Japanese Honeysuckle (Plus Other Honeysickle Edible Varieties)

Japanese Honeysuckle (Plus Other Honeysickle Edible Varieties)
The Japanese honeysuckle plant produces flowers that are as tasty as they are charming, but that’s the only part of the honeysuckle plant you can eat. However, there are also poisonous honeysuckle varieties.

Japanese Honeysuckle Plant Profile

Lonicera japonica is the scientific name for the climbing vine honeysuckle. You may recognize some of its common names, including:

  • Japanese honeysuckle
  • White honeysuckle
  • Chinese honeysuckle
  • Gold and silver honeysuckle

The name honeysuckle generally refers to the Caprifoliaceae family of flowering plants. About 200 species belong to the Lonicera genus as part of this family.

The climbing honeysuckle vine reaches an impressive length of 30 feet. With small yellow or white flowers, dark green leaves, and red honeysuckle berries, the Lonicera japonica is beautiful to look at.

Being native to Asia, Europe, and North America, this plant is commonly known in many places. It is also known for its fragrant flowers and sweet nectar that attract pollinators like bees and hummingbirds. Hence the name.

Early summer to early fall is the most common bloom time for this native species, but some honeysuckle species can flower earlier or later.

You can grow your honeysuckle plant in moist soils, but it prefers drained-humus-rich soil. Honeysuckle plants thrive in full sun, but this flower will tolerate some shade.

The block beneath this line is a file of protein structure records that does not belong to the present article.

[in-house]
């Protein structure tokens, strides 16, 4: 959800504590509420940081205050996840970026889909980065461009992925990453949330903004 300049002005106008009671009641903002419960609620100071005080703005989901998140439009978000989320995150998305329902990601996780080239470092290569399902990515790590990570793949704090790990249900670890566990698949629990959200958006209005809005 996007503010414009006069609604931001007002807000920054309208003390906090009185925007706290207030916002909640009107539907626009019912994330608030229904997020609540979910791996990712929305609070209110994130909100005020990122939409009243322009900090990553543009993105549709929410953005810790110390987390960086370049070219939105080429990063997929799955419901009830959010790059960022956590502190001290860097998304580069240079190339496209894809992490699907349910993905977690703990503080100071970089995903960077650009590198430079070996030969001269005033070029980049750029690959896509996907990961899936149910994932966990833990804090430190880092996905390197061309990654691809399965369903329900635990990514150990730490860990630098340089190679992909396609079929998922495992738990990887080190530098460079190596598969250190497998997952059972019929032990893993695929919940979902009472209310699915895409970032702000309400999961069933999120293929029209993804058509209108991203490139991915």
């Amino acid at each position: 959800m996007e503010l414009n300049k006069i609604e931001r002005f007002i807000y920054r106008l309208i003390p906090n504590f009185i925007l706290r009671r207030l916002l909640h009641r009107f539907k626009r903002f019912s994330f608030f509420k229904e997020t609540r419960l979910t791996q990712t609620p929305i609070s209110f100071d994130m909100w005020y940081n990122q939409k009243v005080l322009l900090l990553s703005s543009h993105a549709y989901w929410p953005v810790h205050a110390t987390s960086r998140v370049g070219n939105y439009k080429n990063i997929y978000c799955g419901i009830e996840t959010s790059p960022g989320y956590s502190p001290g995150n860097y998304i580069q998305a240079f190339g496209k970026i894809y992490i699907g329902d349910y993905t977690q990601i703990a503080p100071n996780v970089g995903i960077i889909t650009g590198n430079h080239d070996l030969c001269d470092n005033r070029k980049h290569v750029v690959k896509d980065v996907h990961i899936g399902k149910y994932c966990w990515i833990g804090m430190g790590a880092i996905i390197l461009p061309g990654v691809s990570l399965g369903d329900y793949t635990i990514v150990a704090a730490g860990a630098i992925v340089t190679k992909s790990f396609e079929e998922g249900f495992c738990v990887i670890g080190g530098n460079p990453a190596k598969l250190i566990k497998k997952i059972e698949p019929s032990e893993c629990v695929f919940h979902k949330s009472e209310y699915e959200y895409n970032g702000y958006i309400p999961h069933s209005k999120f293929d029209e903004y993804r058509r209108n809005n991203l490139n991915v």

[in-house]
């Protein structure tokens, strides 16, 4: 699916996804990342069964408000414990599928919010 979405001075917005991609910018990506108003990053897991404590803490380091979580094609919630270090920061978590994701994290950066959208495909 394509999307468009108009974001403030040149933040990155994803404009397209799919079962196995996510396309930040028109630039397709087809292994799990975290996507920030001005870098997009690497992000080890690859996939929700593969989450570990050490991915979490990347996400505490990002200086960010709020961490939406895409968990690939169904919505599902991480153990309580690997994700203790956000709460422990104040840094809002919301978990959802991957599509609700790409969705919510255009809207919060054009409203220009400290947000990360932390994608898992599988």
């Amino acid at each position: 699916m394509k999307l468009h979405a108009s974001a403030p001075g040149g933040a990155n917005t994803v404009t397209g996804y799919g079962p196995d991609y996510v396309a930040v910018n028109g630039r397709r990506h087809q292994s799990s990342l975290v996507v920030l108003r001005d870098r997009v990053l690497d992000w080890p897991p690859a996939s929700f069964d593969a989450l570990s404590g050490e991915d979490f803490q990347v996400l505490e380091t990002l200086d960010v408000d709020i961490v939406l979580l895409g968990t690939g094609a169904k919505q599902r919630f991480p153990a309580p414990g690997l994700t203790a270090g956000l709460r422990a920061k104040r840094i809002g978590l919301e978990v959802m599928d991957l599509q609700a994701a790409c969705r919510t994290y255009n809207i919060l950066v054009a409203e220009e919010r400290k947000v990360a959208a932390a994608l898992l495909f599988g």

You’re most likely to find the common honeysuckle growing in woodland and hedgerow plants. This means they have evolved to have their climbing tendrils growing into the light and their roots shaded by trees and shrubs.

Japanese honeysuckle, Lonicera japonica)
Japanese honeysuckle, Lonicera japonica, author: Mokkie

Can you Eat Honeysuckle?

The Japanese honeysuckle flowers are edible. Do not eat the leaves or honeysuckle red berries, as they can be mildly poisonous.

Due to their sweet nectar, honeysuckle flowers are both edible and tasty.

What Can you do with Edible Honeysuckle?

Some of the ways that you can use honeysuckle flowers include:

  • Honeysuckle jelly is sweet, tasty, and easy to make when you grow your own honeysuckle.
  • Honeysuckle syrup is a great addition to cocktails, porridge, or on top of desserts.
  • Use honeysuckle flowers as cake or cupcake toppers.
  • Throwing a few honeysuckle petals into salads adds a sweet and floral flavor.
  • Combine fresh honeysuckle with iced tea or lemonade for a refreshing summer drink.
  • Eat it as a snack when that sugar craving hits.

What about Honeysuckle Tea? Is it Safe?

Although the Japanese honeysuckle flower is safe to eat, occasionally, honeysuckle tea may contain small amounts of toxins that could be harmful in large doses.

Honeysuckle tea has a long history of use in traditional Chinese medicine, with various purported health benefits.

Honeysuckle tea is rumored to have been:

  • Anti-inflammatory
  • Immune system boosting
  • A digestive aid